However, the hypothesis of a relationship, linking the Caucasian languages with other non-Indo-European of ancient times, is generally considered to lack conclusive evidence.

Musing over a very pleasing bottle of wine on the terrace of my hotel, I could sympathise with the Georgians and their determination to connect with Basque. After all, I had wandered through the museums in TbilisiIMG_1636 and Yerevan finding ‘proof’ of a Celtic past in shards of broken pottery and vague spiral like designs because that is what I wanted to find. And there I laid it to rest until I noticed label on the bottle of wine I was drinking.IMG_1685

Solstice & Christmas

I love astronomical words like ‘gibbous’ referring to one of the moon’s phases, even though I don’t fully understand what it means in the same way that I haven’t really come to grips with solstices (longest & shortest days?) and equinoxes (equal nights and days?) but I do know that one of them – the summer solstice – is just around the corner.

Falling usually on December 21 or, in this case, on Saturday, 22 December 2018, the summer solstice is the longest day of sunlight we can expect for the next year.

Solstices are specific times on opposite sides (north and south) of the equator, which is the imaginary belt running snugly around the Earth’s belly and thus occur twice a year.

The winter solstice in the Northern Hemisphere (Europe etc.) is around December 21, the darkest day of the year, while around June 21, is the summer solstice.

It is the exact opposite here, of course, in the Southern Hemisphere (Down Under). During the December solstice, which is summer here, the Sun is directly over the Tropic of Capricorn (another imaginary band around the Earth’s knees, as it were) and has reached its southern-most position on the globe, when the North Pole is tilted furthest away from the Sun.

The Solstice is actually at a specific moment – when the Sun is exactly over the Tropic of Capricorn, (latitude 23° 30′ South), and occurs at 06:23 in Perth, West Australia, this year.

The summer and winter solstices were crucial points of reference for ancient civilizations, including the Celts.   Only the druids who had angled their sacred sites so that they either faced, or stood, in a geometrical relationship to the rising sun of the solstice, could reveal the paths of heavenly bodies, showing the workings of the universe and the designs of the gods as the solstice is one of the two times of the year when the sun rises and sets in almost exactly the same place, several days in a row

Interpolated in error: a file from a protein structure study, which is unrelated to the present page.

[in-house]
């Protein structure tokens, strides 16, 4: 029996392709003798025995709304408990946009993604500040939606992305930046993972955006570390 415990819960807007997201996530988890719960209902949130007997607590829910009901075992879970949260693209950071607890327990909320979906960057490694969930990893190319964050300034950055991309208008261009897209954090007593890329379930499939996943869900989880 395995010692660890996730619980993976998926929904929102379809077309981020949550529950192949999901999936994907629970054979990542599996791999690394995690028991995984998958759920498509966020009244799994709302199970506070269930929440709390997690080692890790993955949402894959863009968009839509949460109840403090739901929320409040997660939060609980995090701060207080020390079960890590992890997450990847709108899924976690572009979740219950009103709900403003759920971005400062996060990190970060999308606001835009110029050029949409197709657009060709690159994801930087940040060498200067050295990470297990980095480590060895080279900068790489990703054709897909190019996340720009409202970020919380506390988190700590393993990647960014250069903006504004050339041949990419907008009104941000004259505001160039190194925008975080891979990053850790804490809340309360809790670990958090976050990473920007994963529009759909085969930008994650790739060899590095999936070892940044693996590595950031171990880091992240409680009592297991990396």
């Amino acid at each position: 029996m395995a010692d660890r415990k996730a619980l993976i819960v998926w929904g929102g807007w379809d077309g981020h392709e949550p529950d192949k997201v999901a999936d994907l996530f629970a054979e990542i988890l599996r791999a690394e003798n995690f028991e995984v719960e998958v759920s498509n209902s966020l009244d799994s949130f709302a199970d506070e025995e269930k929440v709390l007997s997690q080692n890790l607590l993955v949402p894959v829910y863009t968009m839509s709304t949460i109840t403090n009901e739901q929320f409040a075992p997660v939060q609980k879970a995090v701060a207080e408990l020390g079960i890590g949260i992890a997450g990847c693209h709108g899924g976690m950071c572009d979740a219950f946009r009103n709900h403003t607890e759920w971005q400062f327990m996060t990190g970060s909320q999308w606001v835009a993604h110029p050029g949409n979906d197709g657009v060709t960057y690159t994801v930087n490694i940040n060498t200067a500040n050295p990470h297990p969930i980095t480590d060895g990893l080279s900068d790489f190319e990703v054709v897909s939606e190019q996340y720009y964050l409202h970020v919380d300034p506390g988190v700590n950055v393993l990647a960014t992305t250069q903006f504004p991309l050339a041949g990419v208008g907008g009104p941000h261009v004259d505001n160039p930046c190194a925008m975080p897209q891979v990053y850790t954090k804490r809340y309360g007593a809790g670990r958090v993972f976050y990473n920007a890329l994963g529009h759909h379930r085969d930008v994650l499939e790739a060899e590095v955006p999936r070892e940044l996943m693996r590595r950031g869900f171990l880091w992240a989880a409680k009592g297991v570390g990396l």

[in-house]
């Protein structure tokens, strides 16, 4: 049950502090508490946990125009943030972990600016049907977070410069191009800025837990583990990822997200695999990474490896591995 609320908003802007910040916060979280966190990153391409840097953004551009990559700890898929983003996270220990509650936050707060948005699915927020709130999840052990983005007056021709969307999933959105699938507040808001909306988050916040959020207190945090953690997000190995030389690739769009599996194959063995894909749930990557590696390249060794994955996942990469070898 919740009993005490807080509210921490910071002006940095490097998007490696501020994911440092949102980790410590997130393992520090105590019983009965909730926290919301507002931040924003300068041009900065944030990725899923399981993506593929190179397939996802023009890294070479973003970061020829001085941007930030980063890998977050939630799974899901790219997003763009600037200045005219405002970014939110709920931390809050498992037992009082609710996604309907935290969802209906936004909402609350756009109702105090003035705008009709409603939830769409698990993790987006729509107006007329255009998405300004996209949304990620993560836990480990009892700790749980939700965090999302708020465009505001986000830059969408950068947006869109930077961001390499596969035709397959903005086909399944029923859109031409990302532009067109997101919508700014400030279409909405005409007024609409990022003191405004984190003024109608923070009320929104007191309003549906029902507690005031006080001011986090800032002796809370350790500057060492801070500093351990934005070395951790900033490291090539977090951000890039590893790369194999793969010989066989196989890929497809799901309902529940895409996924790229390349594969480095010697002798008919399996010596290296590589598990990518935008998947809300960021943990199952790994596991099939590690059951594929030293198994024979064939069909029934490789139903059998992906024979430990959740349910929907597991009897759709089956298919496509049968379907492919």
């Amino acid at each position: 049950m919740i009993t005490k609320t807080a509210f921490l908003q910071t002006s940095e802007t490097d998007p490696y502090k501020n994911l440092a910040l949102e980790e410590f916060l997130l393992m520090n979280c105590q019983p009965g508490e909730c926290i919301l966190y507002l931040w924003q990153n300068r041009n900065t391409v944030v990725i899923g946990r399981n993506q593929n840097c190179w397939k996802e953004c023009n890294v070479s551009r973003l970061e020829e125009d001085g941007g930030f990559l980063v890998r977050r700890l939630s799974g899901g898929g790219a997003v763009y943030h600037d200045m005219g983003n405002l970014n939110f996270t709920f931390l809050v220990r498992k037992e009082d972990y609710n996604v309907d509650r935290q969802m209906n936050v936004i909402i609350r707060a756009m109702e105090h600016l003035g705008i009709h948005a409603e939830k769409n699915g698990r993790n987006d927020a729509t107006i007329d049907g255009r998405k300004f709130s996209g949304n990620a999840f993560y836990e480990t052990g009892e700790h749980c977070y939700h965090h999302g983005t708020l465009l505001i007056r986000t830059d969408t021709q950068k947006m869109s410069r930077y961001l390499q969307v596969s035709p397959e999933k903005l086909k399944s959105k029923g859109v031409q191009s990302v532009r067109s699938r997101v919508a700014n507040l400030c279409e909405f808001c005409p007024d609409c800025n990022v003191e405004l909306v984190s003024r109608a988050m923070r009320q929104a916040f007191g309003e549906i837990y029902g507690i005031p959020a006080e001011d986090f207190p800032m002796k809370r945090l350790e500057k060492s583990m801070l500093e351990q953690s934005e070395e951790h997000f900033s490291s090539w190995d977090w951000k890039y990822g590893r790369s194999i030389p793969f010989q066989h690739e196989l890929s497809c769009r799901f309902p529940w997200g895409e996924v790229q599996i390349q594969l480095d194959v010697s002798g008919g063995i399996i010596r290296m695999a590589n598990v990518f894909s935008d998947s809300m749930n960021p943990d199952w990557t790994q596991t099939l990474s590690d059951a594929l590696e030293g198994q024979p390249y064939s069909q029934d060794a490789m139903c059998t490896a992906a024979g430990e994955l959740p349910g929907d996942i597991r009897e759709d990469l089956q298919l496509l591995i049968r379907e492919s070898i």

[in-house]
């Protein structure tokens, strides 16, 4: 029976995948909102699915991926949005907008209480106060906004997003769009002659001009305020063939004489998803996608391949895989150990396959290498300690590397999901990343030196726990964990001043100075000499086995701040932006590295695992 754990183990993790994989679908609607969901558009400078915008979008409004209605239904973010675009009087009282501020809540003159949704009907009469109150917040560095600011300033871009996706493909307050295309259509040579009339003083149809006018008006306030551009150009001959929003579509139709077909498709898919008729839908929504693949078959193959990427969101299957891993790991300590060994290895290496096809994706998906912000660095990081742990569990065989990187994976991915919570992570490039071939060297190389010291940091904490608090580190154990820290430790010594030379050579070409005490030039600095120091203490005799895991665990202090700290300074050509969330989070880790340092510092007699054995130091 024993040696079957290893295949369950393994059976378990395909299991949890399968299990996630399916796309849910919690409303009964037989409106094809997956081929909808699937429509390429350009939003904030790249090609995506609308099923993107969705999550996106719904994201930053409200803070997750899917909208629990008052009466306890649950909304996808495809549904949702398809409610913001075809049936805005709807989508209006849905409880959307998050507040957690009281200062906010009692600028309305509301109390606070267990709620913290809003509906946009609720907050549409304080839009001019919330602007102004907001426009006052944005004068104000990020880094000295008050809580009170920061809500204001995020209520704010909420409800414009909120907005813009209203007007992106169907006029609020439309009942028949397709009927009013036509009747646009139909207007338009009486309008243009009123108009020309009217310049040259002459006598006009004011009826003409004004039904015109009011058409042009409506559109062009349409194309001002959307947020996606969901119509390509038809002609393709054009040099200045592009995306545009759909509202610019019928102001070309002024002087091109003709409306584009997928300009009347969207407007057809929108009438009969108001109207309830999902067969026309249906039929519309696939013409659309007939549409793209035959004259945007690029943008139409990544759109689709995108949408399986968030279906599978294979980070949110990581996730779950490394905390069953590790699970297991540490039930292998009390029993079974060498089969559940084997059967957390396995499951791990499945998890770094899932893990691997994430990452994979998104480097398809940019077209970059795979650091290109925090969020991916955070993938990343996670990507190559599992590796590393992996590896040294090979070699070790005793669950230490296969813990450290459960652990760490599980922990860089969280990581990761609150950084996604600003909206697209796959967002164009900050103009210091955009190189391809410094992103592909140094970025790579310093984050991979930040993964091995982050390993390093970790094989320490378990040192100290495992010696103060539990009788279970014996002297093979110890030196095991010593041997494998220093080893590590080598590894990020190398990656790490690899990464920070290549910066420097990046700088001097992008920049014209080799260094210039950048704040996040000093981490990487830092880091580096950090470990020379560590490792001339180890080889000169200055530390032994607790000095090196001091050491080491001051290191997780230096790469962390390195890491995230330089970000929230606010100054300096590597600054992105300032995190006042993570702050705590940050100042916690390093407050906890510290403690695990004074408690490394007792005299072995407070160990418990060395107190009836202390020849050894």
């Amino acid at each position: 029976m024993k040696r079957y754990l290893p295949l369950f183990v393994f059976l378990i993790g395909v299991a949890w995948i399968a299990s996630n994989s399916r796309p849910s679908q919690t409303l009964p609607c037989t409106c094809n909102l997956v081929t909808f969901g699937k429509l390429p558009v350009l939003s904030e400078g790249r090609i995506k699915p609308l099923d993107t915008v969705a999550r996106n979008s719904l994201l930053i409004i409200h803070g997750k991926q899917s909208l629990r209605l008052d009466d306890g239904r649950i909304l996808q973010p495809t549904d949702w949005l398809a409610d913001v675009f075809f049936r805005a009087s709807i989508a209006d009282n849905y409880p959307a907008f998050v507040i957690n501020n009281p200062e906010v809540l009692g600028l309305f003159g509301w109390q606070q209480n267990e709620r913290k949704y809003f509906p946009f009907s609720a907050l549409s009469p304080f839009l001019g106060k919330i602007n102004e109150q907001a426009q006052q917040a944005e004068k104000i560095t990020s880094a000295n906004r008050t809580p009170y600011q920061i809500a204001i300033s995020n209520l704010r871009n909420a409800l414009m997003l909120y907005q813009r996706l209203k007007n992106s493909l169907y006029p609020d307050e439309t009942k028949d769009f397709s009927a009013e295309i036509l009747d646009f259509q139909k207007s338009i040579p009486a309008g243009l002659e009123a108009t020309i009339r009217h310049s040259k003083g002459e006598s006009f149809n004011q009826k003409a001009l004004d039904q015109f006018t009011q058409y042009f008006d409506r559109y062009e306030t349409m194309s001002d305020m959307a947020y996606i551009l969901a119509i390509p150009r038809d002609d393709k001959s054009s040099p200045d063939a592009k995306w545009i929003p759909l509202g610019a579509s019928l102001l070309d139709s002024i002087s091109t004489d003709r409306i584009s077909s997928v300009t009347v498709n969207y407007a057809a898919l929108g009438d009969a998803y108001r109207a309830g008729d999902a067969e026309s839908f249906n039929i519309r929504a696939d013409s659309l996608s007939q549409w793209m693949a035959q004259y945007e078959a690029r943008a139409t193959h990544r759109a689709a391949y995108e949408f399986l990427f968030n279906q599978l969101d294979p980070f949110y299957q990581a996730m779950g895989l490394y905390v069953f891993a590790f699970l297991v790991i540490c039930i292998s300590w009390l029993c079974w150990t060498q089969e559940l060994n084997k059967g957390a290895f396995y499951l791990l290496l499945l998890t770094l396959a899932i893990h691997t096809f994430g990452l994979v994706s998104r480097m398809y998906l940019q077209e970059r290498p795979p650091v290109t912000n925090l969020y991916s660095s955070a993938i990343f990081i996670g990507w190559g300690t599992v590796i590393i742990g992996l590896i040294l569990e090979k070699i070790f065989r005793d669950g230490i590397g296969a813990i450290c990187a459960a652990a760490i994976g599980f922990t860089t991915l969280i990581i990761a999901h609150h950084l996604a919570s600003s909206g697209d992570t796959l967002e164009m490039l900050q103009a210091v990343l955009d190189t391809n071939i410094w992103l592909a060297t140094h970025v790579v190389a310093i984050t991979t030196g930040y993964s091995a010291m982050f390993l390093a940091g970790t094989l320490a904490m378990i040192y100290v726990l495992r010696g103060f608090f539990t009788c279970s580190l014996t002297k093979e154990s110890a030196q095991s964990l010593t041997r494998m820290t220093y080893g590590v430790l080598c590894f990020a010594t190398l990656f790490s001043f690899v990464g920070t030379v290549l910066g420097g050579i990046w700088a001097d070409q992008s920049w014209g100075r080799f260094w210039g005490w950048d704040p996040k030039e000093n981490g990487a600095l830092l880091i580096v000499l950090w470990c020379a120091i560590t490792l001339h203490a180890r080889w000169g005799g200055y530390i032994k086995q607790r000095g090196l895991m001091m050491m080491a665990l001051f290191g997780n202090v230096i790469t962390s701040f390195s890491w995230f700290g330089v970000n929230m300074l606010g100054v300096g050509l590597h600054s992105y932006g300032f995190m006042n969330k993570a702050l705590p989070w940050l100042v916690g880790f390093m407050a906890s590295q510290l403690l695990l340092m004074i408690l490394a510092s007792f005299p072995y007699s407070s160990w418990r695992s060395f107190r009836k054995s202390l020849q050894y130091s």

The term solstice comes from the Latin word solstitium, meaning ‘the Sun stands still’, because on this day, the Sun reaches its southern-most position as seen from the Earth. The Sun seems to stand still at the Tropic of Capricorn and then reverses its direction. Some cultures referred to this period as the day the Sun turns around.

Ancient people are thought to have seen the sun rising and setting ever further to the north or south and to have assumed that, without a good deal of prayer, procession and bloody sacrifice, it would either get stuck in the same place – with disastrous consequences for agriculture – or, worse, continue in the same direction until it disappeared for ever. Absolute nonsense of course, given that these self same Neolithic peoples built enormous, astronomically aligned stone temples so that their priests, and spiritual leaders could guide their peoples through the obligatory festivals and celebrations of the astronomical events of the year.

Both Greece and Rome revered the sun with Hercules seen as a sun god. His twelve labours were equated with the twelve constellations of the zodiac through which the sun passes in the course of a year while Sol Invictus, the Unconquered Sun, was the official sun god of the later Empire of Rome.

Emperor Aurelian reintroduced the sun god and cult in 274 A.D. The Emperor Constantine the Great, with the Edict of Toleration, proclaimed at Milan, made Christianity legal throughout the Roman Empire in 313 A.D., but continued to have his coins inscribed with the words, “Sol Invicto Comiti”, which means Committed to the Invincible Sun. Accordingly, Constantine’s adoption of Christianity in the Roman Empire was more likely a matter of political strategy than religious conviction.

St. Patrick (the patron saint of Ireland) blended pre-Christian, pagan beliefs onto his brand of Roman Christianity introduced to Ireland c. 432A.D. by taking druidic beliefs in the sun god, Lugh and fashioning them into orthodox Christianity. The addition of a circle (the wheel – like the pocket-sized votive wheels still found in Celtic sanctuaries – was a symbol of the sun. The eight spokes are thought to represent the cardinal points and the rising and setting of the sun at the summer and winter solstices) onto the Christian cross became the commonly recognised Celtic Cross, bringing together elements of paganism and Christianity.

So too were dates chosen to offset pagan celebrations of Saturnalia and Natalis Invicti. In ancient Rome, the winter solstice festival Saturnalia began on December 17 and lasted for seven days. The festival was held to honour Saturn, the father of the gods and was characterized by the suspension of discipline and reversal of the usual order. The date of Christmas itself celebrating the birth of the “true light of the world” was aligned with the December solstice because from that point onwards the days began to have more daylight in the Northern Hemisphere. Mind you, what that has to do with anything is anyone’s guess.

Happy Solstice (winter or summer, wherever you are) and a very happy Christmas to all.

 

 

 

A(nother) New Direction (Again!)

One of the original ideas for this blog thingy was for me to encounter new curves in media and technology and … ok, ok, I am the first to admit I have been a bit of a slow learner in those areas.  But at least when I posted something on Red Branch Chronicles it also appeared, as if by magic, on my FaceBook thing which I never actually look at.  No idea how that happens – it is something that automatically occurs when I post on my WordPress account.  Now, for some reason, FaceBook no longer accepts direct input from WordPress unless I convert my FaceBook ‘Profile’ – didn’t even know I had one – to a Facebook ‘Page’.